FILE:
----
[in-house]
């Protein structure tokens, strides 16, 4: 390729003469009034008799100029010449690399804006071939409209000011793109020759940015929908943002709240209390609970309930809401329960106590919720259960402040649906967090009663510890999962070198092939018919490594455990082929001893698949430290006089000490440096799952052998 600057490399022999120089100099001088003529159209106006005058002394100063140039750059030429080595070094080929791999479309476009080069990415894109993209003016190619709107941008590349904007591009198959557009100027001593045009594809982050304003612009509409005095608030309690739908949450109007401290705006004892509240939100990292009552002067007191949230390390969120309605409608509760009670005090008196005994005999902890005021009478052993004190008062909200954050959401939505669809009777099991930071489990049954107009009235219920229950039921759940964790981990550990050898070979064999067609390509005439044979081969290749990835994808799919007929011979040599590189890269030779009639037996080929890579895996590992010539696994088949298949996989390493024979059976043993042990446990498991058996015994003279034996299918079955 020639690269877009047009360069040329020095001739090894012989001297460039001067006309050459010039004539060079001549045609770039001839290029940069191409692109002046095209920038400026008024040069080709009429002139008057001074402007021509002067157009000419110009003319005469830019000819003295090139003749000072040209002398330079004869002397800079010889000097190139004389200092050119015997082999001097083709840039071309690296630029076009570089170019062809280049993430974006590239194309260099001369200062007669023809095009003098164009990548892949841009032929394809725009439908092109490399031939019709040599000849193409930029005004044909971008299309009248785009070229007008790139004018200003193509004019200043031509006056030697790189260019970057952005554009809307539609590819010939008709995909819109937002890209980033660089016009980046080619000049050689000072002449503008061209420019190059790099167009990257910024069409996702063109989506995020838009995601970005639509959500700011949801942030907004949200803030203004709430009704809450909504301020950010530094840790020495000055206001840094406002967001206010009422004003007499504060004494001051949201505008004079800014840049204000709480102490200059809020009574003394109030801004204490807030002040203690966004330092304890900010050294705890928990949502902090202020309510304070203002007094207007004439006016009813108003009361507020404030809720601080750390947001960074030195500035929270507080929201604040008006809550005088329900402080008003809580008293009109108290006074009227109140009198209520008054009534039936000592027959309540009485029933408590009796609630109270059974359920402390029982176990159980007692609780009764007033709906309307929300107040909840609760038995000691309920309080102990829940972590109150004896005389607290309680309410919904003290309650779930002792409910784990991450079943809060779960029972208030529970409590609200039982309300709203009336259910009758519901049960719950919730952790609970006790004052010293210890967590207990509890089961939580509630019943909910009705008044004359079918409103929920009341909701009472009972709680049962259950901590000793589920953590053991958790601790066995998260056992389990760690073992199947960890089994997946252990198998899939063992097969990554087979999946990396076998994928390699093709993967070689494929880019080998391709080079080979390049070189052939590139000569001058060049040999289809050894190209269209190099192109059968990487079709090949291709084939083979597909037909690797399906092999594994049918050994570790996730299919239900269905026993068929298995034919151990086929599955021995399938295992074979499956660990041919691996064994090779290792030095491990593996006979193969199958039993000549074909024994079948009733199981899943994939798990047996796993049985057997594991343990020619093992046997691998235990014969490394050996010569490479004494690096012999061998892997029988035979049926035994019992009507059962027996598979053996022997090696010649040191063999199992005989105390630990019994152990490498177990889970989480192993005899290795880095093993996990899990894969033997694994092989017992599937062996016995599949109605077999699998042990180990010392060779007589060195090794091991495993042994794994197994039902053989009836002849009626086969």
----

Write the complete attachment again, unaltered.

[in-house]
């Protein structure tokens, strides 16, 4: 390729003469009034008799100029010449690399804006071939409209000011793109020759940015929908943002709240209390609970309930809401329960106590919720259960402040649906967090009663510890999962070198092939018919490594455990082929001893698949430290006089000490440096799952052998 600057490399022999120089100099001088003529159209106006005058002394100063140039750059030429080595070094080929791999479309476009080069990415894109993209003016190619709107941008590349904007591009198959557009100027001593045009594809982050304003612009509409005095608030309690739908949450109007401290705006004892509240939100990292009552002067007191949230390390969120309605409608509760009670005090008196005994005999902890005021009478052993004190008062909200954050959401939505669809009777099991930071489990049954107009009235219920229950039921759940964790981990550990050898070979064999067609390509005439044979081969290749990835994808799919007929011979040599590189890269030779009639037996080929890579895996590992010539696994088949298949996989390493024979059976043993042990446990498991058996015994003279034996299918079955 020639690269877009047009360069040329020095001739090894012989001297460039001067006309050459010039004539060079001549045609770039001839290029940069191409692109002046095209920038400026008024040069080709009429002139008057001074402007021509002067157009000419110009003319005469830019000819003295090139003749000072040209002398330079004869002397800079010889000097190139004389200092050119015997082999001097083709840039071309690296630029076009570089170019062809280049993430974006590239194309260099001369200062007669023809095009003098164009990548892949841009032929394809725009439908092109490399031939019709040599000849193409930029005004044909971008299309009248785009070229007008790139004018200003193509004019200043031509006056030697790189260019970057952005554009809307539609590819010939008709995909819109937002890209980033660089016009980046080619000049050689000072002449503008061209420019190059790099167009990257910024069409996702063109989506995020838009995601970005639509959500700011949801942030907004949200803030203004709430009704809450909504301020950010530094840790020495000055206001840094406002967001206010009422004003007499504060004494001051949201505008004079800014840049204000709480102490200059809020009574003394109030801004204490807030002040203690966004330092304890900010050294705890928990949502902090202020309510304070203002007094207007004439006016009813108003009361507020404030809720601080750390947001960074030195500035929270507080929201604040008006809550005088329900402080008003809580008293009109108290006074009227109140009198209520008054009534039936000592027959309540009485029933408590009796609630109270059974359920402390029982176990159980007692609780009764007033709906309307929300107040909840609760038995000691309920309080102990829940972590109150004896005389607290309680309410919904003290309650779930002792409910784990991450079943809060779960029972208030529970409590609200039982309300709203009336259910009758519901049960719950919730952790609970006790004052010293210890967590207990509890089961939580509630019943909910009705008044004359079918409103929920009341909701009472009972709680049962259950901590000793589920953590053991958790601790066995998260056992389990760690073992199947960890089994997946252990198998899939063992097969990554087979999946990396076998994928390699093709993967070689494929880019080998391709080079080979390049070189052939590139000569001058060049040999289809050894190209269209190099192109059968990487079709090949291709084939083979597909037909690797399906092999594994049918050994570790996730299919239900269905026993068929298995034919151990086929599955021995399938295992074979499956660990041919691996064994090779290792030095491990593996006979193969199958039993000549074909024994079948009733199981899943994939798990047996796993049985057997594991343990020619093992046997691998235990014969490394050996010569490479004494690096012999061998892997029988035979049926035994019992009507059962027996598979053996022997090696010649040191063999199992005989105390630990019994152990490498177990889970989480192993005899290795880095093993996990899990894969033997694994092989017992599937062996016995599949109605077999699998042990180990010392060779007589060195090794091991495993042994794994197994039902053989009836002849009626086969």